Already on ArticleSlash?

Forgot your password? Sign Up

Saving Tomato Seeds - Simple Steps Towards Next Years Tomato Crop


Visitors: 197

Saving tomato seeds from your best plants is easy to do. Seeds saved from heirloom varieties are best to use. Seeds from hybrids will not grow true to the fruits of the previous season. Heirloom tomatoes are those that are open pollinated and have not been hybridized. They have properties that can be traced back many generations. The age of the cultivar used to define “heirloom" status is open to some discussion, but is generally regarded to mean cultivars that existed before World War II due to the fact that hybrid varieties came into popular use for commercial tomato and seed production following the war.

To start choose the fruits with the most desirable traits. Cut the top of the tomato about ΒΌ way down and gently remove the seeds, save the remaining tomato and make a quick, fresh marinara sauce, stuffed tomato or add it to your salad. Tomato seeds are covered with a gelatinous coating that needs to be removed. This coating inhibits growth so that the seeds don't start sprouting inside the fruit. The best way to remove this coating is to follow nature's cue. When tomato fruits fall from the plant, they ferment as part of the decomposition process, and this removes the coating. To mimic this process you can place the seeds in a container containing water for 3-4 days.

Leave the container on your kitchen counter or someplace else warm, but out of direct sunlight. After three days, the surface of the liquid will be covered in foam from the fermentation and most seed will settle to the bottom of the container. Pour off the liquid and any floating seeds and rinse them gently. Place them on a non-porous surface to dry, out of direct sunlight. A fan can be used to hasten the drying process, but do not use a heated air source such as a hair dryer. When the seeds are thoroughly dry, place them in an airtight container and label the container with the variety name and date. Store the container in a cool, dry place. Tomato seeds are very durable and will last for several years as long as you make sure that the seeds are thoroughly dry before storing them.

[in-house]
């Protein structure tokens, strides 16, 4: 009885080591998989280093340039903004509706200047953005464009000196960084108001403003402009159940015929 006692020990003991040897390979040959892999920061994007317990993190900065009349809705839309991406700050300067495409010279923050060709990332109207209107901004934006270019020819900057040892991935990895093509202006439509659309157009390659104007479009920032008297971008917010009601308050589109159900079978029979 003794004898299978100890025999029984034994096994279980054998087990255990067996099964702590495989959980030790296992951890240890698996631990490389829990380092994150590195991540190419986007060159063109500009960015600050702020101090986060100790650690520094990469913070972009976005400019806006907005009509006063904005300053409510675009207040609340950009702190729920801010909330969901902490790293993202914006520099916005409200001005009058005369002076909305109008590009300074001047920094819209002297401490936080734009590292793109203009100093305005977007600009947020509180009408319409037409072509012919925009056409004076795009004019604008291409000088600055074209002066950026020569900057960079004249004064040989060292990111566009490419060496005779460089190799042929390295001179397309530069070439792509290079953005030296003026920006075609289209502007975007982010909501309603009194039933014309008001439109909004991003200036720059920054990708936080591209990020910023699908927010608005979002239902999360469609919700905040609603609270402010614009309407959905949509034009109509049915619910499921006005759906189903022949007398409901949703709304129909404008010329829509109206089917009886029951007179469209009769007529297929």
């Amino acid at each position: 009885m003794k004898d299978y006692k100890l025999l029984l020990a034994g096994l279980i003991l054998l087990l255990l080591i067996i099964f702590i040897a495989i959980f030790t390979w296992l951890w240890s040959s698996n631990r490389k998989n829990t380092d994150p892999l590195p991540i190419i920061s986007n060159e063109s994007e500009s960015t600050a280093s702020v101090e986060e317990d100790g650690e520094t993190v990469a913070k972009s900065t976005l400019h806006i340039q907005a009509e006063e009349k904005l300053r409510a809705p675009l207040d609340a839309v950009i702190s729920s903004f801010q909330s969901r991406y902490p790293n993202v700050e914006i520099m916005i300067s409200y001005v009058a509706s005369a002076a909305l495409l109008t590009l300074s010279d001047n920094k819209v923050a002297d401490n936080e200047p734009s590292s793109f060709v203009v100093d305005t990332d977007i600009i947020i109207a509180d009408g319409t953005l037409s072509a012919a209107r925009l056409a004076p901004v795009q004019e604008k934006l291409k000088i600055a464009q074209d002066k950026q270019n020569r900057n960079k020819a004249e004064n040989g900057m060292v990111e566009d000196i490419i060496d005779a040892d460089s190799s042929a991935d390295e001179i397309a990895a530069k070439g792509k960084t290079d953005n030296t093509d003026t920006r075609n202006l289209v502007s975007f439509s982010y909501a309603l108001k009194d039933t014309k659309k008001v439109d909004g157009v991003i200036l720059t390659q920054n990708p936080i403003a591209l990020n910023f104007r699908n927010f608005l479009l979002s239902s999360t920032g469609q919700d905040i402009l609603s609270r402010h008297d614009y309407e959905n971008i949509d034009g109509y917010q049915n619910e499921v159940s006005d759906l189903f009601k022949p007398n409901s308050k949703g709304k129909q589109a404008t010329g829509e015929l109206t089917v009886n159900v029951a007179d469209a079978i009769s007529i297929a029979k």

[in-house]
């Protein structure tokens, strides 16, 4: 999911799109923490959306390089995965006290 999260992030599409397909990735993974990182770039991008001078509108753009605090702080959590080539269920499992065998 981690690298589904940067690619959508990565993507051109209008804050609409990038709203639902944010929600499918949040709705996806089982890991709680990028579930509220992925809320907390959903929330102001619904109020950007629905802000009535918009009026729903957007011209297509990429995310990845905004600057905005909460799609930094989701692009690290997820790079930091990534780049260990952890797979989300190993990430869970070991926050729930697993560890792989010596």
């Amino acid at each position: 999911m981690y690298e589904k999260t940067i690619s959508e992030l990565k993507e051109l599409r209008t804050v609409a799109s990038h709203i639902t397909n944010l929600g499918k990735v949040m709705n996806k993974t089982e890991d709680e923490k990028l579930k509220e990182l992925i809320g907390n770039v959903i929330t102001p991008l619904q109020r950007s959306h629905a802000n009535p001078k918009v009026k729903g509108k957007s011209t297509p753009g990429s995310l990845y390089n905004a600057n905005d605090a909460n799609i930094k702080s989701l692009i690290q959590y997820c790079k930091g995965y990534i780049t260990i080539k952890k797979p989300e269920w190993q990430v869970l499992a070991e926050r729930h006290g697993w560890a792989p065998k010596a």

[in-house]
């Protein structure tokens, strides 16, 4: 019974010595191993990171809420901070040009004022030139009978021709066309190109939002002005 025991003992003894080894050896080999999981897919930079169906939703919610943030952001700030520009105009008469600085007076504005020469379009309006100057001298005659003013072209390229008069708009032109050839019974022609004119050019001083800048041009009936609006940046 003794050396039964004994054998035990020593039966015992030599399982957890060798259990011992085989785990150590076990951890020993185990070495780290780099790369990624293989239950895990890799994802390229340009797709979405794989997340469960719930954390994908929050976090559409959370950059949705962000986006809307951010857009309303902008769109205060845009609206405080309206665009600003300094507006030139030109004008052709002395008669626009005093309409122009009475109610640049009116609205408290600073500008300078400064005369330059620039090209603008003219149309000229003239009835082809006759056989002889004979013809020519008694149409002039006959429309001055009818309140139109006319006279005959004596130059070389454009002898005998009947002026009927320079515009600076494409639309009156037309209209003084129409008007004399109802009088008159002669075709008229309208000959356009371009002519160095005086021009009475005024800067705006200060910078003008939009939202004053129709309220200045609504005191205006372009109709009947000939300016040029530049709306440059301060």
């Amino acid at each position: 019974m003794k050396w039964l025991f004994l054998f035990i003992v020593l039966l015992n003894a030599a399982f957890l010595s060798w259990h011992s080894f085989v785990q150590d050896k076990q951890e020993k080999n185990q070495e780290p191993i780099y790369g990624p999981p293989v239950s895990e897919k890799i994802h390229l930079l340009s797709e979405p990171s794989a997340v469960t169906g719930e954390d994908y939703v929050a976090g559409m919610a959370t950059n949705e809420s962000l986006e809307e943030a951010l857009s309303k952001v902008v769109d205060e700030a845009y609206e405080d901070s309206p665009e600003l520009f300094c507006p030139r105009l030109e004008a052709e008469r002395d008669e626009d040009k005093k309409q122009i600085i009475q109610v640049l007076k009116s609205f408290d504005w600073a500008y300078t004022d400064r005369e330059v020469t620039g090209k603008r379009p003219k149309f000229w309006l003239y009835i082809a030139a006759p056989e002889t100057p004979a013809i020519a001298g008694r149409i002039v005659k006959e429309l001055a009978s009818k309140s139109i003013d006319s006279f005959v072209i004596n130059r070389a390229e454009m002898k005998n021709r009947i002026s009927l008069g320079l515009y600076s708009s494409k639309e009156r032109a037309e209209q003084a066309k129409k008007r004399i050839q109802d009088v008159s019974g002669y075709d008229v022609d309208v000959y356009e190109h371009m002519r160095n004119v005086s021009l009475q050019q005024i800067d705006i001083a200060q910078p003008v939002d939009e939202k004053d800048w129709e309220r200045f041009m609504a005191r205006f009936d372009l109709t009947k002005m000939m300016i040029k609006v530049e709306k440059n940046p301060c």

Seed saving can turn into an interesting side hobby to gardening. There are many seed exchange programs where gardeners exchange the seeds that they have saved with other gardening enthusiasts. These groups help to maintain the diversity of plant life and provide a social outlet where gardeners can develop friendships with other gardeners across the country and across the world.

Neal and Cathy Klabunde are the owners of a gardening website for gardeners of all skill levels.


Article Source:

Rate this Article: 
How to Grow the Perfect Tomato
Rated 4 / 5
based on 5 votes

Related Articles:

Freezer Tomato Sauce - Extending the Tomato Season

by: Allen Wheeler (December 06, 2008) 
(Food and Drink/Recipes)

Green Tomato Pie Recipe, Have You Tried Green Tomato Pie?

by: Diane Watkins (April 12, 2007) 
(Food and Drink)

Hanging Tomato Planters - How Well Do Hanging Tomato Planters Work?

by: J Ruppel (March 03, 2008) 
(Home and Family/Gardening)

The Tomato From the New World

by: Alan Beggerow (July 18, 2008) 
(Food and Drink)

The Tomato Martini

by: Michelle Dudley (July 13, 2007) 
(Food and Drink/Wine Spirits)

Southwestern Tomato Soup

by: Cristie Will (February 01, 2007) 
(Food and Drink)

Tomato Container Garden

by: Tracy Ballisager (March 31, 2008) 
(Home and Family/Gardening)

Green Tomato Cab is First Choice

by: Lila Ivanov (September 04, 2008) 

The Real Tomato Story

by: Audrey Frederick (August 25, 2008) 
(Food and Drink)

How to Grow the Perfect Tomato

by: Abigail Isaiah (December 30, 2012) 
(Food and Drink/Salads)